If you suffer a dental emergency, such as knocking out a tooth or feeling severe tooth pain, you know to call your dentist right away. But for smaller issues with your smile, you might dismiss the symptoms. However, sometimes, these minor concerns might point to a serious issue with your dental health.
So do not wait until your next routine dentist appointment to deal with any persistent problems with your smile. Reviewing examples of these potential issues can encourage you to seek an urgent dental evaluation. Read on to find three small-scale dental concerns that could be symptoms of larger oral health problems.
Sometimes, your gums might bleed for acute reasons, such as harsh teeth-brushing techniques or a cut in the mouth. But bleeding during your regular oral hygiene routine is not a normal occurrence. If you notice persistent bleeding in your gum tissue, this could point to gum disease.
Gum disease refers to a common type of oral infection of the gum tissue. Along with bleeding, patients might see swelling and soreness in the gums.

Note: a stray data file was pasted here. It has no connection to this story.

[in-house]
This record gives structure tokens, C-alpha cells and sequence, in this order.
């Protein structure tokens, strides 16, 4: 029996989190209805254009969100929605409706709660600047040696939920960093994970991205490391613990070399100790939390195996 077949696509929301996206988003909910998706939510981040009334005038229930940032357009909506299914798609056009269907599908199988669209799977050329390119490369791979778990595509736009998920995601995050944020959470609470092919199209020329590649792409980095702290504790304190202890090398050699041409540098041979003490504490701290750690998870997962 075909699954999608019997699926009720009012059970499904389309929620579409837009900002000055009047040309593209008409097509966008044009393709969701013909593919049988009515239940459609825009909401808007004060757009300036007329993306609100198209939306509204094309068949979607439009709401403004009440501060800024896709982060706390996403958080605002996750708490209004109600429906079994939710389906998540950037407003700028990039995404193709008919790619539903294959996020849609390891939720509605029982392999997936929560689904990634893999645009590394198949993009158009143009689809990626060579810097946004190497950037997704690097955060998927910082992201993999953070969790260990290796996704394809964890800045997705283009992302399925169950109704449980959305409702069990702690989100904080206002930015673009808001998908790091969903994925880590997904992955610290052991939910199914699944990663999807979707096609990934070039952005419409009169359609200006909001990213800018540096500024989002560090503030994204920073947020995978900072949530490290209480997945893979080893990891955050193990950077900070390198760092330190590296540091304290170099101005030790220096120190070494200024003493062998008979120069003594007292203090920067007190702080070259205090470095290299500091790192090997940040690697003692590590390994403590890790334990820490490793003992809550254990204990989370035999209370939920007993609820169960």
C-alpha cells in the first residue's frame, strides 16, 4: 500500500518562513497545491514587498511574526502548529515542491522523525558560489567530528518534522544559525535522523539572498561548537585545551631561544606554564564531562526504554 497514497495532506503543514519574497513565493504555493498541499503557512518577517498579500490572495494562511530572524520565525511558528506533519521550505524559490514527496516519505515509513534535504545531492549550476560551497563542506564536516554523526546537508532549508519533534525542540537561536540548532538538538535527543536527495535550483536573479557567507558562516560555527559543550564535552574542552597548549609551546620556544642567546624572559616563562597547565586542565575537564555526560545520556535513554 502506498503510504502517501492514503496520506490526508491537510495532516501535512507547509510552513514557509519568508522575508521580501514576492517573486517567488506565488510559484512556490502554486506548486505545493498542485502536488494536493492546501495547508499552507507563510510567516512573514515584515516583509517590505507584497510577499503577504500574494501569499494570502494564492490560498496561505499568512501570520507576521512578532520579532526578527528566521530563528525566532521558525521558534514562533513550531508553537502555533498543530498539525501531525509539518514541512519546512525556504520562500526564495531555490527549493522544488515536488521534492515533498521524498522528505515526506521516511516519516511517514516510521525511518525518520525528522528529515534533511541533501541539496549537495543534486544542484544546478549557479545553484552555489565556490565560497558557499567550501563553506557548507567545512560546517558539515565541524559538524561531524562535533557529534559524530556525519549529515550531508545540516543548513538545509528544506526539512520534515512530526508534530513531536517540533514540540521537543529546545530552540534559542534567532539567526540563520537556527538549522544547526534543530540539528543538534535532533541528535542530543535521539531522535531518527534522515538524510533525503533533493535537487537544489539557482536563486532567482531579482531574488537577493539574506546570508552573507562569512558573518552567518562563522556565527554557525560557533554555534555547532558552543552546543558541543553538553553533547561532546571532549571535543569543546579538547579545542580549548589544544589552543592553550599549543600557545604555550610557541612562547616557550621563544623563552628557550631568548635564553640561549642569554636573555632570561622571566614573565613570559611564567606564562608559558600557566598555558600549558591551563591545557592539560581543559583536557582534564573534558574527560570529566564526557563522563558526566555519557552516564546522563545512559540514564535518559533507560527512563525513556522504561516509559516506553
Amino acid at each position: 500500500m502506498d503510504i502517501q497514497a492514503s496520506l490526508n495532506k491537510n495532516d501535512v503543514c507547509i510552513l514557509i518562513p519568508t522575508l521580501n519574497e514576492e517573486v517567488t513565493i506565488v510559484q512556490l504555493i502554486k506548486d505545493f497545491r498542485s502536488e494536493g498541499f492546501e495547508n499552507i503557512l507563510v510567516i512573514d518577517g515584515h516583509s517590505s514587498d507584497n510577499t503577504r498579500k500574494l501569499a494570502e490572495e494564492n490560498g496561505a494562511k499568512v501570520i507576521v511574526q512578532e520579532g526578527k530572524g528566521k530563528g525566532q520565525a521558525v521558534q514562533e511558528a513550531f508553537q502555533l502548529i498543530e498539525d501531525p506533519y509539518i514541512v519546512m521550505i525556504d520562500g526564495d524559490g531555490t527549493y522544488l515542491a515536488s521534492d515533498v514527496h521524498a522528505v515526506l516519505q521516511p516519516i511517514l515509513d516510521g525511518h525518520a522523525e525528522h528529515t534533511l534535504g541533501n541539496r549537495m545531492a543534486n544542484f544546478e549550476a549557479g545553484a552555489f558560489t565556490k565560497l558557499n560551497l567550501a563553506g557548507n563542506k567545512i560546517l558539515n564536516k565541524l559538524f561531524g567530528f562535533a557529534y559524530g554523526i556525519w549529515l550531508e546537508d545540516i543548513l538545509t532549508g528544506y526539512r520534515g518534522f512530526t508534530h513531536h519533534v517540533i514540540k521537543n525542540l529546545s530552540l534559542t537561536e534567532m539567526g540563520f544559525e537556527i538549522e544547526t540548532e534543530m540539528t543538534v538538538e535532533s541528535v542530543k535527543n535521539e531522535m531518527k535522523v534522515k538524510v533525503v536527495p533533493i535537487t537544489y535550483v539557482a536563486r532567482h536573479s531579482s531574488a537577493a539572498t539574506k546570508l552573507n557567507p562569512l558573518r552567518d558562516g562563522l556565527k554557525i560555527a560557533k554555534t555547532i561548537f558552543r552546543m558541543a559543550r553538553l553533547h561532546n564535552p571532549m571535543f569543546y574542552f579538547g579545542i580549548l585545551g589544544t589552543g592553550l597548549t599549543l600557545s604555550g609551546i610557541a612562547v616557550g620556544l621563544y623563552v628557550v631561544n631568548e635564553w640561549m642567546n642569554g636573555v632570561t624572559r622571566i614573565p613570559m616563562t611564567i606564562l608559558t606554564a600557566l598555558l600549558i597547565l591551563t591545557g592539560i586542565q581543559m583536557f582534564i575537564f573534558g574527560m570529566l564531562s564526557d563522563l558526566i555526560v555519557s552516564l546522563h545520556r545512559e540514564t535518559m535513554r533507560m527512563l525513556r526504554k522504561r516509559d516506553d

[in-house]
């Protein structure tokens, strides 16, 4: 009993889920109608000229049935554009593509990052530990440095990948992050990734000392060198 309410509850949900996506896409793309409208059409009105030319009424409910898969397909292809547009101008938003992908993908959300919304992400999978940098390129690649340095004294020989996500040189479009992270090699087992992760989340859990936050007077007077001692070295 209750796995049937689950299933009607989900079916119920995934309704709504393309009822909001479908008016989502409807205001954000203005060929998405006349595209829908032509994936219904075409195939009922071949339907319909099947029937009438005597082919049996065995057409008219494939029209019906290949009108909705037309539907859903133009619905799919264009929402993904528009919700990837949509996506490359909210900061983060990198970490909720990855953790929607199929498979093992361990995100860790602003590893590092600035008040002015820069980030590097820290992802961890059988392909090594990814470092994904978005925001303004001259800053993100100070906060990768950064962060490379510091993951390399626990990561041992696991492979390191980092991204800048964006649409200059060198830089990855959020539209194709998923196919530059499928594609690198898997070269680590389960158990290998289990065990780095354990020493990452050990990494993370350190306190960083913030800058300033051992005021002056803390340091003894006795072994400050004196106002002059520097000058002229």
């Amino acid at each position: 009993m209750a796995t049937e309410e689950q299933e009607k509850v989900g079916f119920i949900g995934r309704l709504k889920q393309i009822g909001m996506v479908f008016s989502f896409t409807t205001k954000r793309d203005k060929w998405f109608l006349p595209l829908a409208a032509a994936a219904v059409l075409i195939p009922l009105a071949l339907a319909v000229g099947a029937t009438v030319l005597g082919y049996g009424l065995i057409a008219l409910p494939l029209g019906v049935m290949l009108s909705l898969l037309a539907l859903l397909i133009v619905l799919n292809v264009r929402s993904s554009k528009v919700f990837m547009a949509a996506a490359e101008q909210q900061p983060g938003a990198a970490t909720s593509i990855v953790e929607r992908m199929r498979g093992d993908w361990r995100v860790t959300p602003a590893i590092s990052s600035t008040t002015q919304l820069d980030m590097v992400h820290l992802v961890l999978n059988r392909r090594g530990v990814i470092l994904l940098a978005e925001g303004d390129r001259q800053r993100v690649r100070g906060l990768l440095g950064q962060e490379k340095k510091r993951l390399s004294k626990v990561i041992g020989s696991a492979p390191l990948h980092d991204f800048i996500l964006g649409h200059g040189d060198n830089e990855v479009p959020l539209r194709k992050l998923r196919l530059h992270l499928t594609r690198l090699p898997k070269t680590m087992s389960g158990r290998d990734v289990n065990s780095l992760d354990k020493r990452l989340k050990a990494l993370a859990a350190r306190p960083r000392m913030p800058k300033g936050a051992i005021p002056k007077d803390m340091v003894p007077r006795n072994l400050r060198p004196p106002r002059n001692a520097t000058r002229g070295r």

This infection can easily spread and cause irreversible damage to your smile, including tooth loss. So seek early intervention to treat gum disease. It will not go away on its own and is easier to resolve when diagnosed and treated sooner.
If you have bitten into a cold or sweet food and felt a sharp jolt of pain in your tooth, you know how excruciating tooth sensitivity can be. But sensitivity pain fades when the stimulus to the tooth is removed, so because it is intermittent, many people think they can tolerate the symptom and wait to tell their dentist.
Tooth sensitivity occurs when the outer layer of the tooth, enamel, erodes or wears down to expose nerves in the interior of the tooth. When an external element touches the nerves, they transmit pain signals to the brain.
Enamel might erode for many reasons, but weakening in the dental structure puts the tooth at risk for cavities and other dental dangers. In fact, you might feel tooth sensitivity pain if you have advanced tooth decay.
Visiting a dentist to pinpoint the cause and treat the issue is worth scheduling a separate dental appointment. You do not have to endure pain or discomfort in your smile.
Chronic Bad Breath
Bad-smelling breath can affect the best of us after an aromatic or flavorful meal. But the symptom should go away when you rinse or scrub away lingering food particles through your oral hygiene regimen.
If bad breath, also known as halitosis, becomes chronic, it could point to a larger dental problem. You might develop halitosis if you have severe cases of gum disease or tooth decay.
Or it could occur if you have dry mouth, which can occur as a side effect of certain medications or health conditions. Consult with your dentist to ensure your smile stays fresh and healthy.